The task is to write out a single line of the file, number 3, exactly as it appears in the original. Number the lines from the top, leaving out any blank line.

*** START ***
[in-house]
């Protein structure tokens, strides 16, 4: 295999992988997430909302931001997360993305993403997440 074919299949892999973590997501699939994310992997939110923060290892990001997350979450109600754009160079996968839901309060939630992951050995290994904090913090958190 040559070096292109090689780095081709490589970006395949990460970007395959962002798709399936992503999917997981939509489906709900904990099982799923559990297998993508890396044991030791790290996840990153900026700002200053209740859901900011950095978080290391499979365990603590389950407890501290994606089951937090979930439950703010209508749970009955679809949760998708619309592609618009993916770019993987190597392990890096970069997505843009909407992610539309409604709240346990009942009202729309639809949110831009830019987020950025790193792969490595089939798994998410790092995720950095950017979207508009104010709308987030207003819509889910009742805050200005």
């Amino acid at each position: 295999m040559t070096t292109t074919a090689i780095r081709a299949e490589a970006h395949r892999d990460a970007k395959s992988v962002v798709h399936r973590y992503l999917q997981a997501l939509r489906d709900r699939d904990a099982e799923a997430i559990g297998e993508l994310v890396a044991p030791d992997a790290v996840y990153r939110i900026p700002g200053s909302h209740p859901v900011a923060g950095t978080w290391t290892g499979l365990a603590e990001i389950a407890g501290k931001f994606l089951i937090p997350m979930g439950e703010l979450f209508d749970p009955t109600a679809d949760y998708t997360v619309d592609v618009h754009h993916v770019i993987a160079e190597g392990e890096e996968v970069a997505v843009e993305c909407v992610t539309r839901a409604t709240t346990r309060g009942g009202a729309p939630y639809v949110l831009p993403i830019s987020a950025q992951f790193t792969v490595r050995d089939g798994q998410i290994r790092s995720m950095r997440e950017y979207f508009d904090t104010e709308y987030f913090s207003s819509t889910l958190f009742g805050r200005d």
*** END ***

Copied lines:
């Amino acid at each position: 295999m040559t070096t292109t074919a090689i780095r081709a299949e490589a970006h395949r892999d990460a970007k395959s992988v962002v798709h399936r973590y992503l999917q997981a997501l939509r489906d709900r699939d904990a099982e799923a997430i559990g297998e993508l994310v890396a044991p030791d992997a790290v996840y990153r939110i900026p700002g200053s909302h209740p859901v900011a923060g950095t978080w290391t290892g499979l365990a603590e990001i389950a407890g501290k931001f994606l089951i937090p997350m979930g439950e703010l979450f209508d749970p009955t109600a679809d949760y998708t997360v619309d592609v618009h754009h993916v770019i993987a160079e190597g392990e890096e996968v970069a997505v843009e993305c909407v992610t539309r839901a409604t709240t346990r309060g009942g009202a729309p939630y639809v949110l831009p993403i830019s987020a950025q992951f790193t792969v490595r050995d089939g798994q998410i290994r790092s995720m950095r997440e950017y979207f508009d904090t104010e709308y987030f913090s207003s819509t889910l958190f009742g805050r200005d």